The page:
Steel stocks are growing due to the outbreak of coronavirus in Hebei, China

Steel mills in Hebei province in northern China are forced to look for more storage space as transportation restrictions imposed to prevent the spread of the renewable coronavirus prevent them from shipping products to customers.

Hebei, which accounts for a quarter of China’s steelmaking capacity, has so far blocked three cities – its capitals Shijiazhuang, Xingtai and Langfang – as local infections soared earlier in the year. On January 12, 90 new cases of infection were registered.

Hot rolled coil and sheet inventories in the largest steel cities of Tangshan, Handan and Shijiazhuang rose 5.6% to 451,500 tonnes on January 8, the highest since late October, according to consultancy Mysteel.

Trucks from the province, which usually deliver steel products to other parts of the country, can hardly move due to local restrictions, while entry into other regions is strictly controlled.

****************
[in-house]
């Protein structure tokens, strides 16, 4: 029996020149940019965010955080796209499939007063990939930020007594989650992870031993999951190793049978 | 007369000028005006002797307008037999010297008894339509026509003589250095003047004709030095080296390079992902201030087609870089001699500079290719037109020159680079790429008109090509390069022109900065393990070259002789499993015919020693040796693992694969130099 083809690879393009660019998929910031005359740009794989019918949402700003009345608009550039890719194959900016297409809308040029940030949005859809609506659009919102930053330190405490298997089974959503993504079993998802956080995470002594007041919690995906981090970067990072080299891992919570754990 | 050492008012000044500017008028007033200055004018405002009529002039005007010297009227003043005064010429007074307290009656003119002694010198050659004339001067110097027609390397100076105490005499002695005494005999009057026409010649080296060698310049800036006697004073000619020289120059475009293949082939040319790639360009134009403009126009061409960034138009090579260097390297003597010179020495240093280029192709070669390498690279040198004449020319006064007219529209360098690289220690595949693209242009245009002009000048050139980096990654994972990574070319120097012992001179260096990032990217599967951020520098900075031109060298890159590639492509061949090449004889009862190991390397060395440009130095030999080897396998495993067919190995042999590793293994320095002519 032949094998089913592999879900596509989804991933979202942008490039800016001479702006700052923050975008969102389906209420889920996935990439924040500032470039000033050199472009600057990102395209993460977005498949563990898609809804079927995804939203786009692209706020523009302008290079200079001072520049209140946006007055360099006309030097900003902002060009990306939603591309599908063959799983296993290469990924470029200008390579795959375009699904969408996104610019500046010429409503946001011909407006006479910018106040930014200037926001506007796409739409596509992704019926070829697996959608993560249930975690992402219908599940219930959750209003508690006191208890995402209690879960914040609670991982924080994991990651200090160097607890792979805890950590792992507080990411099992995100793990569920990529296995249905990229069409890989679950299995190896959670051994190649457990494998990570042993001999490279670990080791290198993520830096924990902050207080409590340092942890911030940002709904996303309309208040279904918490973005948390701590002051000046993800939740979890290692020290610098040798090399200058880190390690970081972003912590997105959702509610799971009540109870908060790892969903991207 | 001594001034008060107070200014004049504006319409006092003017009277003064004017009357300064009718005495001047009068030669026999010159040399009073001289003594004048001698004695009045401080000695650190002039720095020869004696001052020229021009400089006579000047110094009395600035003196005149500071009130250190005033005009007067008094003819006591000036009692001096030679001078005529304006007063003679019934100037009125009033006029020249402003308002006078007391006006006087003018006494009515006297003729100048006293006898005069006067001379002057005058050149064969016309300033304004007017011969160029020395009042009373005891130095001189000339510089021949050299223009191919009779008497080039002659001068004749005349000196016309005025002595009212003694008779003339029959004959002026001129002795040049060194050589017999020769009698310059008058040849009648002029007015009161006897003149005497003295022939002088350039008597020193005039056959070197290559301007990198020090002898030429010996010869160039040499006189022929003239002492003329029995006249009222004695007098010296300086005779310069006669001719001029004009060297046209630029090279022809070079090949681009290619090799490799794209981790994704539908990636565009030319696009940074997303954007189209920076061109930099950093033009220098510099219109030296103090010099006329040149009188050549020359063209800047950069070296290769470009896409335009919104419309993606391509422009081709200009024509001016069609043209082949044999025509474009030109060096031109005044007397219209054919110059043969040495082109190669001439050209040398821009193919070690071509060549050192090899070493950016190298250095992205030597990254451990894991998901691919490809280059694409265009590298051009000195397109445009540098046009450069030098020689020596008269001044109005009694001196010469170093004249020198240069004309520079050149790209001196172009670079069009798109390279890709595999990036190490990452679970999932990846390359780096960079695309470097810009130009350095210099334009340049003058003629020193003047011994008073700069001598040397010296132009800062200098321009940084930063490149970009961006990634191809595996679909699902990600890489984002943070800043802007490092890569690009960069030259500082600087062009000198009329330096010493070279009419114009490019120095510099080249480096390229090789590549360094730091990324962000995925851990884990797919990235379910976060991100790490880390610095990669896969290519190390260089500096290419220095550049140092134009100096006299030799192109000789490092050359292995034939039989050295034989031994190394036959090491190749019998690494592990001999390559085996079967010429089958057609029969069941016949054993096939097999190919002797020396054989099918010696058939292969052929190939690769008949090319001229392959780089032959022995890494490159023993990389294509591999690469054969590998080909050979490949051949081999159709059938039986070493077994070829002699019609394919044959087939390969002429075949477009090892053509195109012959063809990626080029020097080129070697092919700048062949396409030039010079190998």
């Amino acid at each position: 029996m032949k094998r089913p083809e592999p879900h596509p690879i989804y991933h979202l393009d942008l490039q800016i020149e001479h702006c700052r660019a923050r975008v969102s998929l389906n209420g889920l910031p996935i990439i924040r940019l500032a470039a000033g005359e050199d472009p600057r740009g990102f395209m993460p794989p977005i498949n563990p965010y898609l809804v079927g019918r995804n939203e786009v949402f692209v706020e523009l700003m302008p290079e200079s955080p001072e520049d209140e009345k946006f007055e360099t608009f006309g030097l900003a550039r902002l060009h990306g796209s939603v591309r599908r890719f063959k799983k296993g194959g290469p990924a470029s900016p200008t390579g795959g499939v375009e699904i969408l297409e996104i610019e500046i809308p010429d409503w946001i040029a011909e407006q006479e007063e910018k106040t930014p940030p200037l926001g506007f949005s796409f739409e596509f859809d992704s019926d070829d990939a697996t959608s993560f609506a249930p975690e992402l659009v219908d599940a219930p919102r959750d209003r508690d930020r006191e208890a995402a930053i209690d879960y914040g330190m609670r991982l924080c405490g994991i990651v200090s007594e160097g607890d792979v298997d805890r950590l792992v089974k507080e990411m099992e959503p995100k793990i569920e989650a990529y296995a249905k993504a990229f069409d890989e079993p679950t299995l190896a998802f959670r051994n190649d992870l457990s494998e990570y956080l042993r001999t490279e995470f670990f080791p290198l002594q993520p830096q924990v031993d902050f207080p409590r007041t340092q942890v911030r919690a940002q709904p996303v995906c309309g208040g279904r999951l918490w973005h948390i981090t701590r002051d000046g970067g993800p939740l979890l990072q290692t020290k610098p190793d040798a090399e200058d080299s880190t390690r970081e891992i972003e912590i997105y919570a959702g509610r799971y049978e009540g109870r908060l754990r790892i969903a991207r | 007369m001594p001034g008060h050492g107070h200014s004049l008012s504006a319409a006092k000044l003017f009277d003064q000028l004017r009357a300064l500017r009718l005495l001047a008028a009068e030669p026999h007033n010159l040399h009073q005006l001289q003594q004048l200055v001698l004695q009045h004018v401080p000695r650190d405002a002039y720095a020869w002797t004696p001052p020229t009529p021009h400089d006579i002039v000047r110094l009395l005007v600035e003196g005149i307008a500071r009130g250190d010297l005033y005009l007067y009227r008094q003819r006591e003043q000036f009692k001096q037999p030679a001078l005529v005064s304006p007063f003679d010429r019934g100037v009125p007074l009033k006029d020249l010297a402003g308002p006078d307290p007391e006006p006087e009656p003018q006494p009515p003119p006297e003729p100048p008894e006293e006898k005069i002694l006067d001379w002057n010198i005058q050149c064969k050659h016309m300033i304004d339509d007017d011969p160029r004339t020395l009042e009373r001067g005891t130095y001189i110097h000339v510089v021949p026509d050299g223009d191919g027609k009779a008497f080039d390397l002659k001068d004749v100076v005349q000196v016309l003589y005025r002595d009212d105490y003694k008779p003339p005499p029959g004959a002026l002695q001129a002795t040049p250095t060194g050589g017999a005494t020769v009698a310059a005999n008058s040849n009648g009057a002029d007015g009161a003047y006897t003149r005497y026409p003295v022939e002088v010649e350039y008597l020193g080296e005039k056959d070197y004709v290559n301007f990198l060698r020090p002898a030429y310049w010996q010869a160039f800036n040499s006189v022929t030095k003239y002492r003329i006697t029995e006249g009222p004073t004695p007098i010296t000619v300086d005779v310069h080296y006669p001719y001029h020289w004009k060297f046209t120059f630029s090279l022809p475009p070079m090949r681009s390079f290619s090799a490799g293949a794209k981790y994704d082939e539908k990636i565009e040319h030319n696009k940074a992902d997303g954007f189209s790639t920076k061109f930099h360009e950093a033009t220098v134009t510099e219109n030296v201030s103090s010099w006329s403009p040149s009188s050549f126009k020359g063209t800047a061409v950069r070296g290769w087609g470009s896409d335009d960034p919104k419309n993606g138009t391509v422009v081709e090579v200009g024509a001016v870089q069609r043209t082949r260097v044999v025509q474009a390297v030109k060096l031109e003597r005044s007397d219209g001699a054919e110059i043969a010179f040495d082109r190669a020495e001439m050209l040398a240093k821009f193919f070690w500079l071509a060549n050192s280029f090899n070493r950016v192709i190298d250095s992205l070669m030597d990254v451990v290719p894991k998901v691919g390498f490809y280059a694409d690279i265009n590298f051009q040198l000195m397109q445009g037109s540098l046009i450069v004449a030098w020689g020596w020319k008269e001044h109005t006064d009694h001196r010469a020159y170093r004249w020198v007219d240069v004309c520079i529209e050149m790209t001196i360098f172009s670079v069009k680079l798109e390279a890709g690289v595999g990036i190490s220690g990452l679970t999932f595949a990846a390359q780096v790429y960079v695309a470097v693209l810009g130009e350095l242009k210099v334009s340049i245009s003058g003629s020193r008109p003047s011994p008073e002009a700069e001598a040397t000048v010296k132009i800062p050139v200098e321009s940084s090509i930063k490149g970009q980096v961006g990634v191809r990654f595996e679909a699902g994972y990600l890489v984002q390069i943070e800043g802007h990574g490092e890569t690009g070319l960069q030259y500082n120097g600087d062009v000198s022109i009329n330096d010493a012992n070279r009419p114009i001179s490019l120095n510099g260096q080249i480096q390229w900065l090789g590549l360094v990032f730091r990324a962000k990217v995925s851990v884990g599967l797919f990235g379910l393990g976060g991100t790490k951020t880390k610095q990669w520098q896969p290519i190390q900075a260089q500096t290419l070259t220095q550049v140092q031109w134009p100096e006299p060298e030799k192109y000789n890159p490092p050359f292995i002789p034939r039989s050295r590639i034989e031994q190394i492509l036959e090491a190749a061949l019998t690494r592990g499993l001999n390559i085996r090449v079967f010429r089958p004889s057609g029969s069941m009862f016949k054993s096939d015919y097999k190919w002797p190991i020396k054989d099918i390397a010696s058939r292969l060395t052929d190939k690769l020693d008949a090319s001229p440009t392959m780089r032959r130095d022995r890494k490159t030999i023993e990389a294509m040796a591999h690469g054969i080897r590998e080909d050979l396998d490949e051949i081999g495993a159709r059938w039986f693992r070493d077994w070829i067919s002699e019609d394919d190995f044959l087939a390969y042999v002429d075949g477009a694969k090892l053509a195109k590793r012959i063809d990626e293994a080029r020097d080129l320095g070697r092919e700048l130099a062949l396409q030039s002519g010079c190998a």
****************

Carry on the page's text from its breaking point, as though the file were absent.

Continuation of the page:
“Vehicles with Shijiazhuang license plates are prohibited from entering the highway,” a source familiar with the situation said, adding that truck drivers from elsewhere in Hebei also face strict entry requirements or are under 14-day quarantine.

A seller from Jingye Steel Group, a major construction fittings manufacturer based in Shijiazhuang, said the company has been unable to ship any products since January 6 and since then inventories have risen 300%.

“We are looking for warehouses around the plant,” he said on condition of anonymity. “The pressure is even greater than last year, because this time we are the epicenter (of the virus).”

The Jinxi Group in Tangshan also said it needs to make room for rising shares.

However, since steel consumption typically declines in the winter as construction activity slows, analysts expect this impact to be manageable in the short term.

“Manufacturing in the factories is normal as the raw materials are mainly delivered by rail, which has not yet been touched,” said Liu Xinwei, Principal Investigator for Sublime China Information.

“However, if inventories continue to rise, mills may cut production slightly to ease pressure,” added Liu.

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